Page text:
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LENGTH: 14 min
CATEGORY: Educational & Instructional, Sound, Black & White
DIRECTOR: Edgar Ulmer
PRODUCER/PUBLISHER: National Tuberculosis Association, Tuskegee Institute
From the late 1930s through the early 1940s, low-budget filmmaker and perennial Hollywood underdog Edgar G. Ulmer (1904-1972) directed several educational health shorts for the National Tuberculosis Association (NTA), an organization founded in the early 1900s to raise money to combat TB. The NTA also ran a massive educational campaign, using film as one medium to reach the public. These films admirably served the educational mission of the media-savvy NTA, but were not mere promotional products. They are also the work of a director with a unique understanding of the role germs—literal and metaphorical—play in the American social fabric. Germs, and a unique notion of fate’s communicability and the hand human beings have in the chain of actual or conceptual contagion, unite Ulmer’s body of work, which included many theatrical productions as well. This film was part of a series the NTA sponsored in an effort to reach communities where TB still lingered, in this case African-Americans….Read The Essay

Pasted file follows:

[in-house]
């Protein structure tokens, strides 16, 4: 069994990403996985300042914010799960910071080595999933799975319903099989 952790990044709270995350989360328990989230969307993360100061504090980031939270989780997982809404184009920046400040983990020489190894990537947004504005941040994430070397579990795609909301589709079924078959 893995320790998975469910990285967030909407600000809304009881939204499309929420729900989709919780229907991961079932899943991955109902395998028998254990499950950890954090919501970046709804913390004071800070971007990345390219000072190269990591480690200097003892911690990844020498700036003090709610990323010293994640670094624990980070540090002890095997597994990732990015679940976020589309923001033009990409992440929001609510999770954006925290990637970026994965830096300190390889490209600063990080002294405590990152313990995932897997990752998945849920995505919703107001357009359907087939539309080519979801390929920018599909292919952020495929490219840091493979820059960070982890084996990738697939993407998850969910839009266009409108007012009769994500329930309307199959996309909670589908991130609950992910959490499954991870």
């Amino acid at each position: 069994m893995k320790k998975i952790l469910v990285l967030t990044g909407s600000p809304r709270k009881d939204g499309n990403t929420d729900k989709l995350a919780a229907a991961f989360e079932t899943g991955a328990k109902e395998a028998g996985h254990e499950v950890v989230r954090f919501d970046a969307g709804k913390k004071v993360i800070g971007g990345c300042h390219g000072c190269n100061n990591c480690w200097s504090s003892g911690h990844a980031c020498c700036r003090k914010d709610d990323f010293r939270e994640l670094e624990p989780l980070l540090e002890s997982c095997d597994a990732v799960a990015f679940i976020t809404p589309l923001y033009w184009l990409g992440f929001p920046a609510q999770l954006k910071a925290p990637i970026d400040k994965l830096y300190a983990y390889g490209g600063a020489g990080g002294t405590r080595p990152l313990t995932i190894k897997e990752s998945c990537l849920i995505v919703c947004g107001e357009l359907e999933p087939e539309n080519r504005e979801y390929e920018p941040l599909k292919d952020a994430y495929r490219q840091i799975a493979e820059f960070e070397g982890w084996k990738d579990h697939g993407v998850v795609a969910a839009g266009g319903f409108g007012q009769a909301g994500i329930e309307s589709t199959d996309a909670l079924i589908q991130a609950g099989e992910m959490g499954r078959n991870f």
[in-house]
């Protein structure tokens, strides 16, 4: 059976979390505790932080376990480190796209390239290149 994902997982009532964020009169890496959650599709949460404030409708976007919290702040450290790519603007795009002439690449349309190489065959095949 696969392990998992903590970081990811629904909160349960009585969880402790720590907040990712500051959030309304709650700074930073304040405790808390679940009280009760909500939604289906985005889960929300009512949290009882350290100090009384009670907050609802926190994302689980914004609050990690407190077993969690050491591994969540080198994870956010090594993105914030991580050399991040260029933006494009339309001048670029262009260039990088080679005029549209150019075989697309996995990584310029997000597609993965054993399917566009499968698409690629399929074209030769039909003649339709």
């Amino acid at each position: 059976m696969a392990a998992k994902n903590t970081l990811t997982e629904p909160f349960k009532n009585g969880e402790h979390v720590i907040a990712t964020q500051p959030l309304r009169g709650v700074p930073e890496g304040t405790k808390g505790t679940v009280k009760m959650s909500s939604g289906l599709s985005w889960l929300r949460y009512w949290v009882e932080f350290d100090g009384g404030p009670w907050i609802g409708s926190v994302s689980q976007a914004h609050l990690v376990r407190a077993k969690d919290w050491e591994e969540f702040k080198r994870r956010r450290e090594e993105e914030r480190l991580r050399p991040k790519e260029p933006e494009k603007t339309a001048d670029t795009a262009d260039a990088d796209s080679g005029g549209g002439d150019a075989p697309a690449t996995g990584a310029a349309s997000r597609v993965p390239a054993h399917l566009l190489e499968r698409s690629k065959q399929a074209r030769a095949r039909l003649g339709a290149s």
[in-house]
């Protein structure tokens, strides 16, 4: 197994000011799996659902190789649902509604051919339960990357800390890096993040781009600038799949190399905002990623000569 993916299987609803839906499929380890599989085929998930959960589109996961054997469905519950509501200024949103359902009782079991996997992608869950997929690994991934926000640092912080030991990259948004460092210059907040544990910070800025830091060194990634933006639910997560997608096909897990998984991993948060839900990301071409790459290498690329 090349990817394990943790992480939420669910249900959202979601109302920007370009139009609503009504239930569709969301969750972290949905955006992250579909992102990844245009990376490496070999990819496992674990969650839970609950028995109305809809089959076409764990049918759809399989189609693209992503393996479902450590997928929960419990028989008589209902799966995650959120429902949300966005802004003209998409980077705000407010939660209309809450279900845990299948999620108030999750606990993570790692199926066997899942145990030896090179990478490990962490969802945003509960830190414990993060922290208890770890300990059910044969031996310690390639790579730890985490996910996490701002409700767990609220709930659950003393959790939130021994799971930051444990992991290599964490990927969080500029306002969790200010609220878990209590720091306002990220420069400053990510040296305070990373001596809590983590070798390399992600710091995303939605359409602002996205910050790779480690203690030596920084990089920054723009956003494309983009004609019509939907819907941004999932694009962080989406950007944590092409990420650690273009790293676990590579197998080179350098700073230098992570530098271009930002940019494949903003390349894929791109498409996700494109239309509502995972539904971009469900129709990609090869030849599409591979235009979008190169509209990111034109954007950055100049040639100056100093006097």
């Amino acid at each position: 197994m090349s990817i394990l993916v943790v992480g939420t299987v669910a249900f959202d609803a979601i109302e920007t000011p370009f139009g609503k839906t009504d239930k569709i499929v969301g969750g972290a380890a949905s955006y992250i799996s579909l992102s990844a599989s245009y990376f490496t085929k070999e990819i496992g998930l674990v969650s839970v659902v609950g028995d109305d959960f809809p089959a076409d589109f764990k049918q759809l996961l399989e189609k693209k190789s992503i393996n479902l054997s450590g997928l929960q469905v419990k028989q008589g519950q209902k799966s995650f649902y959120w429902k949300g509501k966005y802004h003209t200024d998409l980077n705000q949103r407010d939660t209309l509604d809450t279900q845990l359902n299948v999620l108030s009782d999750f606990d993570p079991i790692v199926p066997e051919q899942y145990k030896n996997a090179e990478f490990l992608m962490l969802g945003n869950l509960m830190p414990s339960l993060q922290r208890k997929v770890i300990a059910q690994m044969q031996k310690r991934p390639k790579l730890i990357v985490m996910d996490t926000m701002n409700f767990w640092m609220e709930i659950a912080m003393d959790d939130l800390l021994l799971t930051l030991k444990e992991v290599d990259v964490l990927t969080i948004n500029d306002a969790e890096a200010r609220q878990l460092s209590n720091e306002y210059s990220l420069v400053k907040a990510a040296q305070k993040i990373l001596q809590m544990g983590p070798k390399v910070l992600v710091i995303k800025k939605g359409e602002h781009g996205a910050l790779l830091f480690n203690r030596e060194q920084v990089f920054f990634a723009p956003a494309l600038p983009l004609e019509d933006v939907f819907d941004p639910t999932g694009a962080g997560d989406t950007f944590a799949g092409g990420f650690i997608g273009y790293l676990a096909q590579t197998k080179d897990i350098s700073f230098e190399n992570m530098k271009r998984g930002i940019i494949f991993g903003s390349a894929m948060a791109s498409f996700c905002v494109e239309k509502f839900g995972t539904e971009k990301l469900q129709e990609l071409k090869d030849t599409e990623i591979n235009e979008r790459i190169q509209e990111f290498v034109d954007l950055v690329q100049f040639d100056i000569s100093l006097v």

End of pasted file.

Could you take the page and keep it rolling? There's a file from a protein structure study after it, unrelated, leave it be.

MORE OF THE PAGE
Portrait of Edward Ulmer
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Other Films Directed by Edgar Ulmer
Digitized Films on Tuberculosis at the National Library of Medicine
Explore films on tuberculosis in the NLM Digital Collections
Tuberculosis Films on Circulating Now
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